There’s always been a need to password protect web content for security or privacy, but with QR codes being, by their very nature, very public, password protecting the QR code itself to limit access to the content it links to can add a “softer” security layer to that content.
“Locking down” the content with a password barrier actually on the website limits access for anyone who arrives at that page, regardless of how they arrived there, but being able to limit public access to it only for visitors that come in through one channel – the QR code – can sometimes be handy if there’s no password functionality on the website itself.
So, why would you have a password on the QR code, but not on the section of the website it links to? Sometimes a QR code can make publicly available content just too public.
In its simplest form a password protected QR code can be used for “privacy”, like closing a door but leaving it unlocked to stop people aimlessly wandering in, through to “security” to put a limit on open public access to content that isn’t password protected in its own right, or isn’t accessible via any other means apart from the QR code itself.
Examples would be:
- Prying Eyes: Content intended only for members, customers, family, classmates, etc that you’d like to keep semi-private.
- Pre-Release: Linked content that isn’t finished or ready for public release yet, but the QR code linking to it has to be published publicly on promotional material beforehand.
- Competitions: Content related to a promotion where participants are issued with a pin number or password, and only the “winners” with the correct password get through to a prize page.
- Private Viewing: Linking to content on someone else’s website that isn’t password protected, but you would still prefer to limit access to that remote content via your QR code.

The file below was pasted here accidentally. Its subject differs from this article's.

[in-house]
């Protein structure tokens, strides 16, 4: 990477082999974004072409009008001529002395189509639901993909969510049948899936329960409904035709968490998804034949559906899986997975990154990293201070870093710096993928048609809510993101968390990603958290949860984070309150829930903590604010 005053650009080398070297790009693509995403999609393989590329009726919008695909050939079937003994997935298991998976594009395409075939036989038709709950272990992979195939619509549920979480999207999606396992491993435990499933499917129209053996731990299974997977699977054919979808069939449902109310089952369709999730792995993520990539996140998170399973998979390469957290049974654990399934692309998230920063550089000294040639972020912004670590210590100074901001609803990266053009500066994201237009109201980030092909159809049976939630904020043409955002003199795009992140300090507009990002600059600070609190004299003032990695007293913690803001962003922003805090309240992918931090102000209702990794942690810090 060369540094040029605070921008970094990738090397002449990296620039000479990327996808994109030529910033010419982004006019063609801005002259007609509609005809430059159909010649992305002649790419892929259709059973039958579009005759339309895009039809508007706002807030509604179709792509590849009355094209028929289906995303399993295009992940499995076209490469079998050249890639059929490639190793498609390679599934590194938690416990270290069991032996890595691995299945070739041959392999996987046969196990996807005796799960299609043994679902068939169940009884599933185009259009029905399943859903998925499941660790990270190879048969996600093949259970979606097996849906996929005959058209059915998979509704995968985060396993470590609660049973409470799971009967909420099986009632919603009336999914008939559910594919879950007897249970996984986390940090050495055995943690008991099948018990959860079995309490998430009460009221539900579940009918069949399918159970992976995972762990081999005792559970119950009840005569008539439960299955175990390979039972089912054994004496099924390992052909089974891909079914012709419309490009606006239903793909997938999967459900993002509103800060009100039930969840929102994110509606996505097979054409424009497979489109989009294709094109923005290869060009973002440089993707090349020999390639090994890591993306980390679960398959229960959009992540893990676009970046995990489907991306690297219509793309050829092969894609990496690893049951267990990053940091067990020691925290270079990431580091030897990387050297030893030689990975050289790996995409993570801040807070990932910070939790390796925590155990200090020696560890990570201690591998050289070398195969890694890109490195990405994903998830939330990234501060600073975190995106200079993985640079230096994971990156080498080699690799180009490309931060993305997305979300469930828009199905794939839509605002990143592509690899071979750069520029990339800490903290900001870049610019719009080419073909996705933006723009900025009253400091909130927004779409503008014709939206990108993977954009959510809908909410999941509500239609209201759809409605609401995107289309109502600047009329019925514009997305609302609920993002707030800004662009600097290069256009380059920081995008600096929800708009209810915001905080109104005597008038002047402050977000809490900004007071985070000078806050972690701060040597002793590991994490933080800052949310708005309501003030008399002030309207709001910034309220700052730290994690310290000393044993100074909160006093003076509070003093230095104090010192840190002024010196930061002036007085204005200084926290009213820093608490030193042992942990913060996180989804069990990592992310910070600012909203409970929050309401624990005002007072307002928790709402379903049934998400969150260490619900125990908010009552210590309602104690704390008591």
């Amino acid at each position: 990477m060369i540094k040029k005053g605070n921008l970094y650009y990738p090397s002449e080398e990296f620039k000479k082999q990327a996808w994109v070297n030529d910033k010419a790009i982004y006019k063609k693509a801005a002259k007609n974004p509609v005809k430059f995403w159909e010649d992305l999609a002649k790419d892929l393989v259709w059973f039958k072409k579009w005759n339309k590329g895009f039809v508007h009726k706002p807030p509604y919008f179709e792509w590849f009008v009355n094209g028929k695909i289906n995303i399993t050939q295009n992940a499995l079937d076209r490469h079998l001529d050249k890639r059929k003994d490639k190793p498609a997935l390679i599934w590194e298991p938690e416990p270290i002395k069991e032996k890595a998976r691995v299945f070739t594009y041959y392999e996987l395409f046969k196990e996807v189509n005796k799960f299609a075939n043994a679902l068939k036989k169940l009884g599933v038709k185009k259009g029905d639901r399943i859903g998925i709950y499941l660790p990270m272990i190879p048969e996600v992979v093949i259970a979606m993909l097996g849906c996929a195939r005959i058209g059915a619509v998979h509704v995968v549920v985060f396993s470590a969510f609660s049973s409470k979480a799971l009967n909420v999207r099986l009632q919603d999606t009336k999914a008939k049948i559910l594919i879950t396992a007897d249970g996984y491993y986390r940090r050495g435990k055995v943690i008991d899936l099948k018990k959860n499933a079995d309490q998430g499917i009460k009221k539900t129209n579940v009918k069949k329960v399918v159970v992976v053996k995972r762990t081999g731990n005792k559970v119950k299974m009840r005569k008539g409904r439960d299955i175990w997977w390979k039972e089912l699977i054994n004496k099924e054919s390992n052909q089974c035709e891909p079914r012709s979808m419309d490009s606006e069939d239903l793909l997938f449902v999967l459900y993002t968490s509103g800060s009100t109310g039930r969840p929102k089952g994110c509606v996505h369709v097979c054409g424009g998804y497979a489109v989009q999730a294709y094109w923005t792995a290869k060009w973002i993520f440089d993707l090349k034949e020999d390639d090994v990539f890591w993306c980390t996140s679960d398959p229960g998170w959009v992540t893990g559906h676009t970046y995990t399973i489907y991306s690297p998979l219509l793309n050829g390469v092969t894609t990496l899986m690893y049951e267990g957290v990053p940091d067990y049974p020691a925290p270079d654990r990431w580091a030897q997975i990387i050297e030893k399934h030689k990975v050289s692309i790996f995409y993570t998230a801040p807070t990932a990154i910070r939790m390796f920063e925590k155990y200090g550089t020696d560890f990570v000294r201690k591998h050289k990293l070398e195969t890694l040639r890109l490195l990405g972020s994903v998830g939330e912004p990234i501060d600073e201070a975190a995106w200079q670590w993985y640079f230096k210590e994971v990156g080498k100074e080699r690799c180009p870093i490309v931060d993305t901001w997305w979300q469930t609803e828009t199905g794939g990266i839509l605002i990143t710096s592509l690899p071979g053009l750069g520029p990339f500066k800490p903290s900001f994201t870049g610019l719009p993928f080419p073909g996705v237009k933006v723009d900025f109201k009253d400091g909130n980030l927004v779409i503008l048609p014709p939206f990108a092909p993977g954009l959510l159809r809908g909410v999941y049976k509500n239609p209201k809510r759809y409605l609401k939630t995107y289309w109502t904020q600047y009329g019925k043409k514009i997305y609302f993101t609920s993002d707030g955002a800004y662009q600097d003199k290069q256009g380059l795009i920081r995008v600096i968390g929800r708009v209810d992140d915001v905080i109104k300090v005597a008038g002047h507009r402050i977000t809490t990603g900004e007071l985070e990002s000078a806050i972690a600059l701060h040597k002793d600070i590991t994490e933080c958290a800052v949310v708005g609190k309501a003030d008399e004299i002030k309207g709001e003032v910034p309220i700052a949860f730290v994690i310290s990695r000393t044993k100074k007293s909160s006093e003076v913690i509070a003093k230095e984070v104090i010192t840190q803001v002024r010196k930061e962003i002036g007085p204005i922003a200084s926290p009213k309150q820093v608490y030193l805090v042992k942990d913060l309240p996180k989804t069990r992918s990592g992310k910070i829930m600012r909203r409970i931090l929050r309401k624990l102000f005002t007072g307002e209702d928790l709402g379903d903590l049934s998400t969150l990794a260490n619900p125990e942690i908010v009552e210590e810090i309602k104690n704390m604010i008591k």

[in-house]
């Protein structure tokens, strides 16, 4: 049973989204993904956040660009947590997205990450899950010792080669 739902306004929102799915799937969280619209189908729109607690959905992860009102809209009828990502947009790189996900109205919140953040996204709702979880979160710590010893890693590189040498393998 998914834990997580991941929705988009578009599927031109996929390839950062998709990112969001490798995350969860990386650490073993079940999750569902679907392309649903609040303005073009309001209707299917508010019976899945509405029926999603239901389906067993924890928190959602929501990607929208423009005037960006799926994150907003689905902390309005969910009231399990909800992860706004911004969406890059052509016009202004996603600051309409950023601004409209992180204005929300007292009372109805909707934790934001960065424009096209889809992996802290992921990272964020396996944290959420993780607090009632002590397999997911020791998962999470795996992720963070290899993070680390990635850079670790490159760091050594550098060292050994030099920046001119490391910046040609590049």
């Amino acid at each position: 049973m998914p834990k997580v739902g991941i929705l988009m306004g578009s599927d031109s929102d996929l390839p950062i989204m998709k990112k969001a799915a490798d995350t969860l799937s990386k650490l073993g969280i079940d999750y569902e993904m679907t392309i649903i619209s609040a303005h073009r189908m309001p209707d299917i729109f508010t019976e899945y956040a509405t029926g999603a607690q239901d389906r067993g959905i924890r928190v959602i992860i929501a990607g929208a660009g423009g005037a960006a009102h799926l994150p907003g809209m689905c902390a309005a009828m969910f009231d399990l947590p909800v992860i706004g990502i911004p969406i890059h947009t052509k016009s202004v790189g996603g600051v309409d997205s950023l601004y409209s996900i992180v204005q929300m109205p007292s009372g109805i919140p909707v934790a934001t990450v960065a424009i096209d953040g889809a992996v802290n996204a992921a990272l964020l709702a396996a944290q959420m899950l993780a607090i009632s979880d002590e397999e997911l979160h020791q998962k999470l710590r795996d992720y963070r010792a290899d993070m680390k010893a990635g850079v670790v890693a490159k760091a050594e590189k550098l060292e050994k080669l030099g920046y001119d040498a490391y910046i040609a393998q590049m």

- Field Testing: QR code campaign or deployment testing that needs to be done publicly while still maintaining the privacy of the linked content.
- Customers Only: Limiting access to people in-house, in-store or in-venue who have passed some sort of threshold in the physical space eg; they’ve paid, ordered, signed in, registered, etc while on the premises and who are then issued with a printed receipt or docket showing the password to access the content behind the QR code, whether it be at a gym, a parking station, a restaurant, a clinic, etc.
- Private events in public places: Whether it’s the driving directions to a party posted on a power pole down at the highway turn-off, or the QR codes scattered across town as part of a treasure hunt, a simple password on the QR code will limit access to the information just to those who are supposed to have it.
- Private equipment in public places: Service tags, useage statistics or specifications data for plant and equipment linked with QR codes can be access-limited to only employees or service staff even if the equipment, and the QR codes on them, are in public view.
Make A Password Protected QR Code At QRStuff.com
Being able to password-protect a QR code is part of the feature set for QR Stuff subscribers.
- Log into your subscriber account and go to your account history page.
- Click the “Manage” tab for the QR code you want to password-protect to open up the Management panel.
- QR codes that are able to be password protected (ie; you have used our URL shortner with them) will have a “Password Protect” link.
- A pop-up will allow you to turn password protection on (or off) and specify the password for that QR code. Click “Save” and it’s done.
…and here’s what it looks like from the scanning end (the password is 123456):
Yes, I know a QR code should link to mobile content but there isn’t a mobile version of the QRStuff website (yet)